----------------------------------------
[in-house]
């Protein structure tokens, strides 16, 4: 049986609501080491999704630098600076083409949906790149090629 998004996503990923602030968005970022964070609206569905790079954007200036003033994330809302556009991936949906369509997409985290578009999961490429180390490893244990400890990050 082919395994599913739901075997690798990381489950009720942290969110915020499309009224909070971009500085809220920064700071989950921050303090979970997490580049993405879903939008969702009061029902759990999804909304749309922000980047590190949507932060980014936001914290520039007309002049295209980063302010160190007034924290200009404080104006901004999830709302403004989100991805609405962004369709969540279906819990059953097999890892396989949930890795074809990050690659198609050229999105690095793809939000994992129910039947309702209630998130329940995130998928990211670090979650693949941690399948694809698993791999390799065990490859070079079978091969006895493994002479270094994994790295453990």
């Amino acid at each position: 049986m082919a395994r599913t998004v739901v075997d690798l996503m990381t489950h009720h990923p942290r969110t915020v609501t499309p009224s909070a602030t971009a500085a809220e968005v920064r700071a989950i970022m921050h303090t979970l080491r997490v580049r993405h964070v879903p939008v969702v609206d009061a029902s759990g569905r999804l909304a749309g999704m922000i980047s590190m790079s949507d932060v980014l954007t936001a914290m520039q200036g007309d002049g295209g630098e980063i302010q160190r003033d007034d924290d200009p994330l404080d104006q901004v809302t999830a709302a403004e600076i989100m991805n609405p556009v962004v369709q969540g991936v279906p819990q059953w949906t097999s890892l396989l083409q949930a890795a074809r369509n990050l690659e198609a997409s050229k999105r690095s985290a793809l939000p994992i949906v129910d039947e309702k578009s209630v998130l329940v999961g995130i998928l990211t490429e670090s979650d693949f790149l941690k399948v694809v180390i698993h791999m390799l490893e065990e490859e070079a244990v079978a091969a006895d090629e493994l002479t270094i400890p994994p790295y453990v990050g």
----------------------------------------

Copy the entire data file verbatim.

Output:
[in-house]
């Protein structure tokens, strides 16, 4: 049986609501080491999704630098600076083409949906790149090629 998004996503990923602030968005970022964070609206569905790079954007200036003033994330809302556009991936949906369509997409985290578009999961490429180390490893244990400890990050 082919395994599913739901075997690798990381489950009720942290969110915020499309009224909070971009500085809220920064700071989950921050303090979970997490580049993405879903939008969702009061029902759990999804909304749309922000980047590190949507932060980014936001914290520039007309002049295209980063302010160190007034924290200009404080104006901004999830709302403004989100991805609405962004369709969540279906819990059953097999890892396989949930890795074809990050690659198609050229999105690095793809939000994992129910039947309702209630998130329940995130998928990211670090979650693949941690399948694809698993791999390799065990490859070079079978091969006895493994002479270094994994790295453990």
């Amino acid at each position: 049986m082919a395994r599913t998004v739901v075997d690798l996503m990381t489950h009720h990923p942290r969110t915020v609501t499309p009224s909070a602030t971009a500085a809220e968005v920064r700071a989950i970022m921050h303090t979970l080491r997490v580049r993405h964070v879903p939008v969702v609206d009061a029902s759990g569905r999804l909304a749309g999704m922000i980047s590190m790079s949507d932060v980014l954007t936001a914290m520039q200036g007309d002049g295209g630098e980063i302010q160190r003033d007034d924290d200009p994330l404080d104006q901004v809302t999830a709302a403004e600076i989100m991805n609405p556009v962004v369709q969540g991936v279906p819990q059953w949906t097999s890892l396989l083409q949930a890795a074809r369509n990050l690659e198609a997409s050229k999105r690095s985290a793809l939000p994992i949906v129910d039947e309702k578009s209630v998130l329940v999961g995130i998928l990211t490429e670090s979650d693949f790149l941690k399948v694809v180390i698993h791999m390799l490893e065990e490859e070079a244990v079978a091969a006895d090629e493994l002479t270094i400890p994994p790295y453990v990050g």